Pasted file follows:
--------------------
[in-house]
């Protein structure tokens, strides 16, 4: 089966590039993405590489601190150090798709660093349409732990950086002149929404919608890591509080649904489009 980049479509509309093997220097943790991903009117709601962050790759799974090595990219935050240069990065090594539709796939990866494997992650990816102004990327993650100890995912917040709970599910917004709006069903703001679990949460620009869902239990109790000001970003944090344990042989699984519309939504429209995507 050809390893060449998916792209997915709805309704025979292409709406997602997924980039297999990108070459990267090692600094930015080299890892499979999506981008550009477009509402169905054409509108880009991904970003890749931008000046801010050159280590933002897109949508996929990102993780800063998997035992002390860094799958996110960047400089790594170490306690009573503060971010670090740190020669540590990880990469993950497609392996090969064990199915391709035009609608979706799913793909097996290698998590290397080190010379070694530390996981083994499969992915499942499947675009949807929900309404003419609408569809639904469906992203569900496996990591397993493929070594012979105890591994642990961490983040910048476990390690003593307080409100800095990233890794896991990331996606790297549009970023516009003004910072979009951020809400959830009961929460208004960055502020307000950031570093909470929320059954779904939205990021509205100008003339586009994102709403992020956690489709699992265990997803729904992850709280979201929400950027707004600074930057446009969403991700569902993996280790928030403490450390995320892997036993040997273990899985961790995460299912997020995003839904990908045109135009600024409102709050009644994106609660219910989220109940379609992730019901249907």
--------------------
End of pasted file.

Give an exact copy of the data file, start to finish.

[in-house]
């Protein structure tokens, strides 16, 4: 089966590039993405590489601190150090798709660093349409732990950086002149929404919608890591509080649904489009 980049479509509309093997220097943790991903009117709601962050790759799974090595990219935050240069990065090594539709796939990866494997992650990816102004990327993650100890995912917040709970599910917004709006069903703001679990949460620009869902239990109790000001970003944090344990042989699984519309939504429209995507 050809390893060449998916792209997915709805309704025979292409709406997602997924980039297999990108070459990267090692600094930015080299890892499979999506981008550009477009509402169905054409509108880009991904970003890749931008000046801010050159280590933002897109949508996929990102993780800063998997035992002390860094799958996110960047400089790594170490306690009573503060971010670090740190020669540590990880990469993950497609392996090969064990199915391709035009609608979706799913793909097996290698998590290397080190010379070694530390996981083994499969992915499942499947675009949807929900309404003419609408569809639904469906992203569900496996990591397993493929070594012979105890591994642990961490983040910048476990390690003593307080409100800095990233890794896991990331996606790297549009970023516009003004910072979009951020809400959830009961929460208004960055502020307000950031570093909470929320059954779904939205990021509205100008003339586009994102709403992020956690489709699992265990997803729904992850709280979201929400950027707004600074930057446009969403991700569902993996280790928030403490450390995320892997036993040997273990899985961790995460299912997020995003839904990908045109135009600024409102709050009644994106609660219910989220109940379609992730019901249907």